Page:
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Tokrossøya: portrait of an island near Spitsbergen's south cape

360 degree panoramic images, photos and background

Tokros­søya (“Two-cross-island”) is a small, almost tiny, island at the sou­thern tip of Spits­ber­gen, near the south cape. Unknown to most and see­mingly unim­pres­si­ve at least at a quick and super­fi­ci­al glan­ce or from the distance, Tokros­søya is situa­ted bet­ween the main island of Spits­ber­gen and a cou­ple of small islands, the lar­gest of which is Sør­kap­pøya, and many rocks and dan­ge­rous shal­lows. The island is hard­ly more than one kilo­met­re long and less than 400 met­res wide, the hig­hest “moun­tain” does not rise bey­ond 13 met­res.


Tokros­søya from a bird’s eye’s view, loo­king from north to south.
Sør­kap­pøya in the distance, upper right cor­ner.

So … a bor­ing, unim­pres­si­ve island?

Tokros­søya: part of a con­spi­cuous geo­lo­gi­cal struc­tu­re

Tokrossøya rocky hill

Rocky hill at the north end of Tokros­søya.

Not at all. Admit­ted­ly, part of the fun lies in get­ting to remo­te places which almost nobo­dy ever gets to see, let alo­ne to set foot on. At least for me. But bey­ond this, the land­scape on and round Tokros­søya is quite cha­rac­te­ristic and tho­se with a sen­se for land­scape struc­tu­re and details will find a lot to mar­vel at here. Just as the sur­roun­ding islands, Tokros­søya is part of a con­spi­cuous belt, a cha­rac­te­ristic geo­lo­gi­cal struc­tu­re that is respon­si­ble for a lot of eye-cat­ching land­scape fea­tures in many places. This belt stret­ches from north to south along a lar­ge pro­por­ti­on of Spitsbergen’s west coast, from the north side of Isfjord to the islands south of Tokros­søya. This belt con­sists of hard sedi­men­ta­ry lay­ers which were til­ted upwards into a north-south-tren­ding, stee­p­ly dip­ping posi­ti­on by tec­to­nic move­ments. The com­bi­na­ti­on of the­se rocks being hard (geo­lo­gi­cal­ly, not a very pre­cise term, but any­way) and their ver­ti­cal posi­ti­on has crea­ted geo­mor­pho­lo­gi­cal fea­tures inclu­ding moun­tain rid­ges (for exam­p­le, Värm­lan­dryg­gen bet­ween Trygg­ham­na and Ymer­buk­ta), striking moun­ta­ins (e.g. Inge­borg­fjel­let, Mid­ter­huk­fjel­let, Ber­ze­li­ustin­den), islands (Akseløya, Ehol­men, Tokros­søya, Sør­kap­pøya) and capes (Sel­ma­ne­set and Kapp Sta­ros­tin in Isfjord, Fors­bla­dod­den and Richar­dod­den in Van Keu­len­fjord, Øyr­land­sod­den near Spitsbergen’s south cape). All the­se places are beau­tiful and inte­res­t­ing land­scape fea­tures, each and every one of them in their own way, but all of them essen­ti­al­ly clea­ry shaped by the geo­lo­gi­cal struc­tu­re of the hard lay­ers.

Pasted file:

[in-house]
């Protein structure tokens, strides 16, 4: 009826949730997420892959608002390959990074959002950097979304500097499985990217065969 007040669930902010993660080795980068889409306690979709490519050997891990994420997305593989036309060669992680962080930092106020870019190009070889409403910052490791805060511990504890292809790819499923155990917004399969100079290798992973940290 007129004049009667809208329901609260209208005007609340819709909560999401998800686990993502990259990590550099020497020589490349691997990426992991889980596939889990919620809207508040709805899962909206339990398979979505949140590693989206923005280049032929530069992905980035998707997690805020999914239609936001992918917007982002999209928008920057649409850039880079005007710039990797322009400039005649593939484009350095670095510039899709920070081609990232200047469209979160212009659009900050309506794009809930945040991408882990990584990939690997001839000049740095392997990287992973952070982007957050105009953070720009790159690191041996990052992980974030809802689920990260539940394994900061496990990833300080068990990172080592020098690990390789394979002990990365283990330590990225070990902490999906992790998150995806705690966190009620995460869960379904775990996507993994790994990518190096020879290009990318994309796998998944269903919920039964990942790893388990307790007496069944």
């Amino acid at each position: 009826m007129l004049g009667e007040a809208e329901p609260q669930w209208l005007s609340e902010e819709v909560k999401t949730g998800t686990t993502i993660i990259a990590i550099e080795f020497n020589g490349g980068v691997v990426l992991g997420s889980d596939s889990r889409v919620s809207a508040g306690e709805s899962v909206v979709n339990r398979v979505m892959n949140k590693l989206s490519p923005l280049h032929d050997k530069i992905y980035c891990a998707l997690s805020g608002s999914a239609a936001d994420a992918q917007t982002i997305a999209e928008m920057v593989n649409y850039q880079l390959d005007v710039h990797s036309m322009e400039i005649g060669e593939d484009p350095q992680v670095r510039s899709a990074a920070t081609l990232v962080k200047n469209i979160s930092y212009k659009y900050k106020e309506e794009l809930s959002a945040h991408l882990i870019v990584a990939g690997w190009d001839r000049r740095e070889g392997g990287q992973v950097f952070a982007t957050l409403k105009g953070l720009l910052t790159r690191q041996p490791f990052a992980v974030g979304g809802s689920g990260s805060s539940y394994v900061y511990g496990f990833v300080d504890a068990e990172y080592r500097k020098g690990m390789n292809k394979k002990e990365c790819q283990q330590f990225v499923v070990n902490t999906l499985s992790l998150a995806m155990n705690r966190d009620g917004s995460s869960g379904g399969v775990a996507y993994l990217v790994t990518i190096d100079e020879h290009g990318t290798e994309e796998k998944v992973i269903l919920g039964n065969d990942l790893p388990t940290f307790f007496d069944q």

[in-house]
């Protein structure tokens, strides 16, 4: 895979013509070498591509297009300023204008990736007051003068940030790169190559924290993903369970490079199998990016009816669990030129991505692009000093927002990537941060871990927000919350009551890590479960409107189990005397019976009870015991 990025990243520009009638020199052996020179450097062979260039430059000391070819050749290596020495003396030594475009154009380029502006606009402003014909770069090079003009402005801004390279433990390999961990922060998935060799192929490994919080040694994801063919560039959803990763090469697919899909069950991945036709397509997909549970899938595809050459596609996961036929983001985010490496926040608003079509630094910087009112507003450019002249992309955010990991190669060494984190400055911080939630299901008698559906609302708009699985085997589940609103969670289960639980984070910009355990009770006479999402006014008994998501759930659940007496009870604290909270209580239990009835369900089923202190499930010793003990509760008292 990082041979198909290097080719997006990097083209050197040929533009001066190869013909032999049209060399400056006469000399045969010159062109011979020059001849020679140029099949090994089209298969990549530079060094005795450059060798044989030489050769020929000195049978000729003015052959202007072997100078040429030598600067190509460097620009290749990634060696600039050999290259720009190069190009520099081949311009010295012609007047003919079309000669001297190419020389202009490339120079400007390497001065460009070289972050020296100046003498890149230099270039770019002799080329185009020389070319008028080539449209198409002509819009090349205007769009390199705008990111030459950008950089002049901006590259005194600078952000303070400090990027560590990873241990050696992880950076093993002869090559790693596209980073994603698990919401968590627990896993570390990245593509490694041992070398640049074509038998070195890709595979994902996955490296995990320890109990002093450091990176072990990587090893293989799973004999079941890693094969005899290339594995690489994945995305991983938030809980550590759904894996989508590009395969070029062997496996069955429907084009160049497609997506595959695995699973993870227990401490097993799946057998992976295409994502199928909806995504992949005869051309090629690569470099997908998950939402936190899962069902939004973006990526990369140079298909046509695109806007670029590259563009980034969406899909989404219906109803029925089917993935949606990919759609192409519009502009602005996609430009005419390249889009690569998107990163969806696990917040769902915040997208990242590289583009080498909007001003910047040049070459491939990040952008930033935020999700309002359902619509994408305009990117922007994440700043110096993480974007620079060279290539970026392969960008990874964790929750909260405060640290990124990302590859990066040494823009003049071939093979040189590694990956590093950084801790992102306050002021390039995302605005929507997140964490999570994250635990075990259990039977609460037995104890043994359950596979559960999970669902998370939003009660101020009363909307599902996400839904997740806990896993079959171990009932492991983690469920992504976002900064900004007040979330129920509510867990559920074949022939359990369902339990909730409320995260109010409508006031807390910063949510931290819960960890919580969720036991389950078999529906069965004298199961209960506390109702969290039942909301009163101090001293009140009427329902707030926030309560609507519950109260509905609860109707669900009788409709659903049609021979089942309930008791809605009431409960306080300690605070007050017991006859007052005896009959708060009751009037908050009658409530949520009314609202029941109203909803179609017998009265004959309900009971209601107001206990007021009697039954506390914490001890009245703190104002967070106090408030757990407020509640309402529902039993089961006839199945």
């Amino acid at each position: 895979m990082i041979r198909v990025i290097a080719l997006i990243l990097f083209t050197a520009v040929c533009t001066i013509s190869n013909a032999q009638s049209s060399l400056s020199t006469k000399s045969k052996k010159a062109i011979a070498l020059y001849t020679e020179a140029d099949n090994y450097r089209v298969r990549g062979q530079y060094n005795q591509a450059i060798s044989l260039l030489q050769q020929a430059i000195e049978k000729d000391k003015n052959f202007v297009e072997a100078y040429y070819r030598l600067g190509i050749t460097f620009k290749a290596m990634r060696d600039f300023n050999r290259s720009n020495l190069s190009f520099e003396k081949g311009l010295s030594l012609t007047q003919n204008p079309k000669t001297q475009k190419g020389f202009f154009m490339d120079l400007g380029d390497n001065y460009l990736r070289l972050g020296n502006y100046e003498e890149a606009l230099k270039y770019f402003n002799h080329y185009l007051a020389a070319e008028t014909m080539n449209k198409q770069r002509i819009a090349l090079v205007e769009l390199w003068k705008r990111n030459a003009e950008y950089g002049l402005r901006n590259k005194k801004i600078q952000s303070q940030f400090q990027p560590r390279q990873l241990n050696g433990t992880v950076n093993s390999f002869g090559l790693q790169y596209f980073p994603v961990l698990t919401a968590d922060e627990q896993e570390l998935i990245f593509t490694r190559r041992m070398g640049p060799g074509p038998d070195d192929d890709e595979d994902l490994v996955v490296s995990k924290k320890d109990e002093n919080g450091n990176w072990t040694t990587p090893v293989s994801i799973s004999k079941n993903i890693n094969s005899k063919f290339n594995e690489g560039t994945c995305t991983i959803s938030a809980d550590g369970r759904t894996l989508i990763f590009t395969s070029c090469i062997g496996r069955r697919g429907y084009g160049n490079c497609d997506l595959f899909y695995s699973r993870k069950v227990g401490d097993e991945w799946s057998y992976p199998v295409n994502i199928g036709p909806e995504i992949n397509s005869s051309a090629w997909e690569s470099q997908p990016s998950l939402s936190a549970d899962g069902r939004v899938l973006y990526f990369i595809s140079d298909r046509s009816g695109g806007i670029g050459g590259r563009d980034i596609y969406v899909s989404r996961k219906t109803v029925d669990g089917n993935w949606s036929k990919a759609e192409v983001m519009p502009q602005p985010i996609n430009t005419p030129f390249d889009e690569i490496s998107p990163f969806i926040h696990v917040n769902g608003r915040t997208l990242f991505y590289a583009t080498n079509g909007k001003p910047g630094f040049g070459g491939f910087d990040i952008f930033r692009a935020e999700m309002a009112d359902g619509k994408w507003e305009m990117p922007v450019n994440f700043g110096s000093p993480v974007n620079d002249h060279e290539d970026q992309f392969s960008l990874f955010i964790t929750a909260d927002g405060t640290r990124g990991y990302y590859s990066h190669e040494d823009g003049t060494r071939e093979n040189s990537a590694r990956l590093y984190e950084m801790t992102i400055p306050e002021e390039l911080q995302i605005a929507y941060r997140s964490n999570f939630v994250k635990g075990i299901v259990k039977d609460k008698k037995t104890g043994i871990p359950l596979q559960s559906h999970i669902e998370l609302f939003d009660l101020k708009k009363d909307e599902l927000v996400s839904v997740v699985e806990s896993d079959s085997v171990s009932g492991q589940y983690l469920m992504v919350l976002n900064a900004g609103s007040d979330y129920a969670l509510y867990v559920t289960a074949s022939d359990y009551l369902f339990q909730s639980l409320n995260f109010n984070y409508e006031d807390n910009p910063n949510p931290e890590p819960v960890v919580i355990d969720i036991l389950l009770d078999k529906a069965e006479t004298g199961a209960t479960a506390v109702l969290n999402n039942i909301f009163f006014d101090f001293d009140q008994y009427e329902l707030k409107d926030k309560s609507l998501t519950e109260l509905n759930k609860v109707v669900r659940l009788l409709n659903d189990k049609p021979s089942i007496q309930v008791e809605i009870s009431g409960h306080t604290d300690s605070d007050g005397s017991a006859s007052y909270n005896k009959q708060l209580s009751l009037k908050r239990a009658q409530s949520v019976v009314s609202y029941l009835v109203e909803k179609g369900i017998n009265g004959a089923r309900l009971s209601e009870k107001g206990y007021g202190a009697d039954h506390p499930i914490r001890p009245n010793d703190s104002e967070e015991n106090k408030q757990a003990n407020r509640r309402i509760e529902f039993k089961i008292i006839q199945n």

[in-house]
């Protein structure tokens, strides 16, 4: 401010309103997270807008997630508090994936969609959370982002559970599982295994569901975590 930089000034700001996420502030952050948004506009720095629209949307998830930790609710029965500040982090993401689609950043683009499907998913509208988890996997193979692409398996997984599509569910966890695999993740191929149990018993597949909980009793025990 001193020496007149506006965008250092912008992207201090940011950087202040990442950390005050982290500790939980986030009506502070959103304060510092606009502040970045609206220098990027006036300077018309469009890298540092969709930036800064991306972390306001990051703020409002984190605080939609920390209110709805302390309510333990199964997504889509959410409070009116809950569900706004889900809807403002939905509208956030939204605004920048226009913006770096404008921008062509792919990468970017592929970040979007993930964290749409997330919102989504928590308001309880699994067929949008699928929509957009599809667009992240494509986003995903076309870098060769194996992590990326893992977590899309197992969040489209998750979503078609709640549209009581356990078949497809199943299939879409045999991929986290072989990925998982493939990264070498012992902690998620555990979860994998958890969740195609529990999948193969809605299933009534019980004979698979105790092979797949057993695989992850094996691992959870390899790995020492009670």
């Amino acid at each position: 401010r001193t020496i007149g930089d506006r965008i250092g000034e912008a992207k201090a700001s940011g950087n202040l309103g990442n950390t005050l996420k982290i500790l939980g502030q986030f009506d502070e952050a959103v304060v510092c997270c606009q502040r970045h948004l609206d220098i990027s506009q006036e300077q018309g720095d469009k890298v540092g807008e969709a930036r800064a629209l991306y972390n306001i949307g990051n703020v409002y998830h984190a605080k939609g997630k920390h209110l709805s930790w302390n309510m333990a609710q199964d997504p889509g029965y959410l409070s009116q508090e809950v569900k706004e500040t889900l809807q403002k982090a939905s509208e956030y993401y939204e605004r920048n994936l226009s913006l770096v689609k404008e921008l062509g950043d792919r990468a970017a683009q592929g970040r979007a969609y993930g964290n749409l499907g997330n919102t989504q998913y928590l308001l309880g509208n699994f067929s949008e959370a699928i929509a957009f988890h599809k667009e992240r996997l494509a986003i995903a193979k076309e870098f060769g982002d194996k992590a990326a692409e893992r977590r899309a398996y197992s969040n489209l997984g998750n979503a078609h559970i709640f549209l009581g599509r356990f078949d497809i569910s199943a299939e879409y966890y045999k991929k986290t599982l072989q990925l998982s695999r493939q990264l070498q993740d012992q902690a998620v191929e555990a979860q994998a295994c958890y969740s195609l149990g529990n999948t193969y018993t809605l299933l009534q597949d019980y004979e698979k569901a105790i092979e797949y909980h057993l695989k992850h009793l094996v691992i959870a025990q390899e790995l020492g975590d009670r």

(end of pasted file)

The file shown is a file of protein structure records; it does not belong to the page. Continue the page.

Pan­ora­ma 1: rug­ged rocky hills on the west side of Tokros­søya

A hint of the Palaeo­zoic

The sedi­ment lay­ers in ques­ti­on are car­bo­na­tes and date into the upper Car­bo­ni­fe­rous and lower Per­mi­an, which makes them around 300 mil­li­on years old. In many places, you can find a lot of fos­sils such as bra­chio­pods or corals in the­se rocks.

Tokrossøya tundra

Flat tun­dra on the east side of Tokros­søya.